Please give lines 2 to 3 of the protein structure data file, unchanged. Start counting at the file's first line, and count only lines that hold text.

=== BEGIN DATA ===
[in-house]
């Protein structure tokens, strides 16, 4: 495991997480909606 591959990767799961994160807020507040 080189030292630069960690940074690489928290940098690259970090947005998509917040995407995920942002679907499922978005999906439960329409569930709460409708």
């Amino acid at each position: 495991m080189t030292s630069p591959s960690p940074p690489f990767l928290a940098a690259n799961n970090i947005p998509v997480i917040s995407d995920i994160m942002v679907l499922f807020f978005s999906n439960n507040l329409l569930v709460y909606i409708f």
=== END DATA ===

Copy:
């Protein structure tokens, strides 16, 4: 495991997480909606 591959990767799961994160807020507040 080189030292630069960690940074690489928290940098690259970090947005998509917040995407995920942002679907499922978005999906439960329409569930709460409708």
């Amino acid at each position: 495991m080189t030292s630069p591959s960690p940074p690489f990767l928290a940098a690259n799961n970090i947005p998509v997480i917040s995407d995920i994160m942002v679907l499922f807020f978005s999906n439960n507040l329409l569930v709460y909606i409708f």